Season of Ruby – A Bad Day Of Fishing

I have been really excited to get going with Michael Hartl’s Ruby on Rails Tutorial.  Skimming through the table of contents and the introduction, I liked that he makes testing such a focal point of the tutorial.  I also liked the Comments for Various Readers section.  I fit into the “Experienced programmers new to web development” camp, and after reading the introduction I knew  that this would be a great tutorial for me.

The first section was well laid out, and focused on getting your environment set up.  It also touched on using git and github which is starting to feel like old hat for me, but then it ended with deploying the sample app to heroku which was a new thing for me.  As someone experienced in software development, but new to web development, it was great to have the heroku deployment so well explained and easy to do.  I was feeling quite full of myself.

Then came the 2nd chapter…

Someone once said “A bad day fishing is better than a good day at work”.  Oh yeah, tell that to Captain Quint, he looks like he is having a pretty bad day fishing.

A Bad Day Of Fishing

Now you could argue that he’s actually just having a good day at work, since technically, as a fisherman, he is at work.  But I digress. Up to this point my Ruby experience has been all pie and ice cream, but today was a bad day of fishing with Ruby.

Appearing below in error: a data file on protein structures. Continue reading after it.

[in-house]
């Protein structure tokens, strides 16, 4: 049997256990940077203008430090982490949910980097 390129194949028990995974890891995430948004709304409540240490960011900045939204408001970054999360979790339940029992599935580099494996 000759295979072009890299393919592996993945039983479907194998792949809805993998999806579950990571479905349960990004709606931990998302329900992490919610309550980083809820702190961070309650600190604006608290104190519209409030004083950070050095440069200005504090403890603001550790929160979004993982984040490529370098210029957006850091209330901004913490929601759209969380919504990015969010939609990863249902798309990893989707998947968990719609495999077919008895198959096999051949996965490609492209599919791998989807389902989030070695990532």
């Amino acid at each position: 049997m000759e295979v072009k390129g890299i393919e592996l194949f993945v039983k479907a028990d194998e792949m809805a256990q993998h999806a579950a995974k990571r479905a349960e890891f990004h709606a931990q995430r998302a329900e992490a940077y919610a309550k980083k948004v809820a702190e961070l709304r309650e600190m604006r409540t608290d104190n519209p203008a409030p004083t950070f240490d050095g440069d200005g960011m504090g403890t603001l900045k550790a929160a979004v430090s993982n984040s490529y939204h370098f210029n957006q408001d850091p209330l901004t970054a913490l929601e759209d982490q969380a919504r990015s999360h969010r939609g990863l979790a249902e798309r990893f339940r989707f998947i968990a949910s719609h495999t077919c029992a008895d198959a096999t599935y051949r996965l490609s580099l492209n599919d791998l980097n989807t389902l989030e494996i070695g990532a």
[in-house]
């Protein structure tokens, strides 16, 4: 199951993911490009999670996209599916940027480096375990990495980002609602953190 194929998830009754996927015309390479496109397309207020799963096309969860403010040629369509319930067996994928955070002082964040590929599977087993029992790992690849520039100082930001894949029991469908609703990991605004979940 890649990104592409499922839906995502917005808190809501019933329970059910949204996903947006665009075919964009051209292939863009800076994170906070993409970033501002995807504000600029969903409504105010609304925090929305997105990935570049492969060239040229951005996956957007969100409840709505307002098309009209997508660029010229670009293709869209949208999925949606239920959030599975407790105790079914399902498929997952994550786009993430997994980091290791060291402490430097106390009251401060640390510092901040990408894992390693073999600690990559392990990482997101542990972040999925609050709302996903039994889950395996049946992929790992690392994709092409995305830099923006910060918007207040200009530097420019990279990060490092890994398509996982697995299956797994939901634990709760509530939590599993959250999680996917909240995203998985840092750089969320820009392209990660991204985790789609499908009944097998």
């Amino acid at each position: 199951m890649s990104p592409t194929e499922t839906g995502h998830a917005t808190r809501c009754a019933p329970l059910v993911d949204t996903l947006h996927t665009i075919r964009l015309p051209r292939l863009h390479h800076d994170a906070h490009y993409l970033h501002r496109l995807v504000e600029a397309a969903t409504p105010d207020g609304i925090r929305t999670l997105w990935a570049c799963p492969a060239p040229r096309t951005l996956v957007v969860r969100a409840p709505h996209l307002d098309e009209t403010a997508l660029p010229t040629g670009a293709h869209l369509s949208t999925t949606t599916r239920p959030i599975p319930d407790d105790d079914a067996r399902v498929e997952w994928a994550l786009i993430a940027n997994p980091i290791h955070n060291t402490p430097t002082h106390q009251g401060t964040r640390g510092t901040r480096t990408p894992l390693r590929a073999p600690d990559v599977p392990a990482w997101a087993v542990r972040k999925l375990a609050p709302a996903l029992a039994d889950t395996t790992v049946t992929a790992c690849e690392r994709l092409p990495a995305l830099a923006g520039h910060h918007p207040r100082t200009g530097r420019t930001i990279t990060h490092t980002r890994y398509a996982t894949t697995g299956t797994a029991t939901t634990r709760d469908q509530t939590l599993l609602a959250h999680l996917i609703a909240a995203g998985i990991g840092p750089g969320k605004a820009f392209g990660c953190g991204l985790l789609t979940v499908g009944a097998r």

The author goes to great length to explain that the tutorial uses an older more stable combination of Rails/Ruby versions and that is what you should install.  But I am sooooooo much smarter than that and besides, I want to use the newest stuff.  To say the least, I ran into a lot of problems with getting the right combinations of Ruby, Rails, sqlite, etc, etc working.  I learned a lot about gems and bundler along the way.  I think things were further complicated by running on a Windows box as well.

After a lot of time fighting my environment, I realized I was fighting the wrong battle and the smart thing to do was to get the environment set up as the author intended to be able to get the most out of the tutorial.  Once I made that decision I was back on the happy path and am looking forward to moving on to more in-depth parts of the tutorial.  I don’t feel like it was a wasted experience, because I did learn quite a bit digging around.  I imagine this can be a significant issue for Rails projects, especially as new versions of Rails, Ruby, or different gems roll out and that the correct dependencies need to be addressed.  It reminded me a lot about the “DLL Hell” days of Windows before .NET.

The take-away is if you decide to do this tutorial follow the author’s advice and set up the environment as specified.  The lessons to be learned are more to the core of Rails and running the latest version of Rails or the application’s dependencies is not important.  And now that I am on the right track I am looking forward to moving on to more advanced sections of the tutorial.

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